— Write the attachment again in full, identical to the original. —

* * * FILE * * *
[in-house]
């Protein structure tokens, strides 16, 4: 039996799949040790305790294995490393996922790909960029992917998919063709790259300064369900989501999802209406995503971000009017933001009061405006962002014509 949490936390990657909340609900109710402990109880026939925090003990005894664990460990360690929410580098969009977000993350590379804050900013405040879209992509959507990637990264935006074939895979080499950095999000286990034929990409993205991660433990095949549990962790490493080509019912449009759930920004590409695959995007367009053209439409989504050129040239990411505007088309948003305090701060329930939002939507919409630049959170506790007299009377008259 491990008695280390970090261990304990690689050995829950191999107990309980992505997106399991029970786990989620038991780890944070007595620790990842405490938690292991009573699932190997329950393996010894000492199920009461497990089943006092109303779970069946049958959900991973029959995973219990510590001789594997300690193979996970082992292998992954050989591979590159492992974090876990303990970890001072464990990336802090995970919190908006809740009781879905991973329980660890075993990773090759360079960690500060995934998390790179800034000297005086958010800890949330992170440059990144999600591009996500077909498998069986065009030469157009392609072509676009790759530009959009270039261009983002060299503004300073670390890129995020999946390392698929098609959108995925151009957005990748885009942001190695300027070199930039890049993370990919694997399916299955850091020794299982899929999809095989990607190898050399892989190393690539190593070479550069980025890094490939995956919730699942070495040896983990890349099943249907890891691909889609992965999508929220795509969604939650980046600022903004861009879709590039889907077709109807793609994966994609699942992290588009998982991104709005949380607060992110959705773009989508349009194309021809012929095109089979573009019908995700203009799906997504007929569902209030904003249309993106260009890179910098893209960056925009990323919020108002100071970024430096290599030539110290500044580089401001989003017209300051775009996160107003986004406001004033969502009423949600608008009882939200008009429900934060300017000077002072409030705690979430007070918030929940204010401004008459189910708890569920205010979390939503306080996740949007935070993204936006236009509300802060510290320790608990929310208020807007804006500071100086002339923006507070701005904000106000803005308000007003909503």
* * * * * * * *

[in-house]
């Protein structure tokens, strides 16, 4: 039996799949040790305790294995490393996922790909960029992917998919063709790259300064369900989501999802209406995503971000009017933001009061405006962002014509 949490936390990657909340609900109710402990109880026939925090003990005894664990460990360690929410580098969009977000993350590379804050900013405040879209992509959507990637990264935006074939895979080499950095999000286990034929990409993205991660433990095949549990962790490493080509019912449009759930920004590409695959995007367009053209439409989504050129040239990411505007088309948003305090701060329930939002939507919409630049959170506790007299009377008259 491990008695280390970090261990304990690689050995829950191999107990309980992505997106399991029970786990989620038991780890944070007595620790990842405490938690292991009573699932190997329950393996010894000492199920009461497990089943006092109303779970069946049958959900991973029959995973219990510590001789594997300690193979996970082992292998992954050989591979590159492992974090876990303990970890001072464990990336802090995970919190908006809740009781879905991973329980660890075993990773090759360079960690500060995934998390790179800034000297005086958010800890949330992170440059990144999600591009996500077909498998069986065009030469157009392609072509676009790759530009959009270039261009983002060299503004300073670390890129995020999946390392698929098609959108995925151009957005990748885009942001190695300027070199930039890049993370990919694997399916299955850091020794299982899929999809095989990607190898050399892989190393690539190593070479550069980025890094490939995956919730699942070495040896983990890349099943249907890891691909889609992965999508929220795509969604939650980046600022903004861009879709590039889907077709109807793609994966994609699942992290588009998982991104709005949380607060992110959705773009989508349009194309021809012929095109089979573009019908995700203009799906997504007929569902209030904003249309993106260009890179910098893209960056925009990323919020108002100071970024430096290599030539110290500044580089401001989003017209300051775009996160107003986004406001004033969502009423949600608008009882939200008009429900934060300017000077002072409030705690979430007070918030929940204010401004008459189910708890569920205010979390939503306080996740949007935070993204936006236009509300802060510290320790608990929310208020807007804006500071100086002339923006507070701005904000106000803005308000007003909503």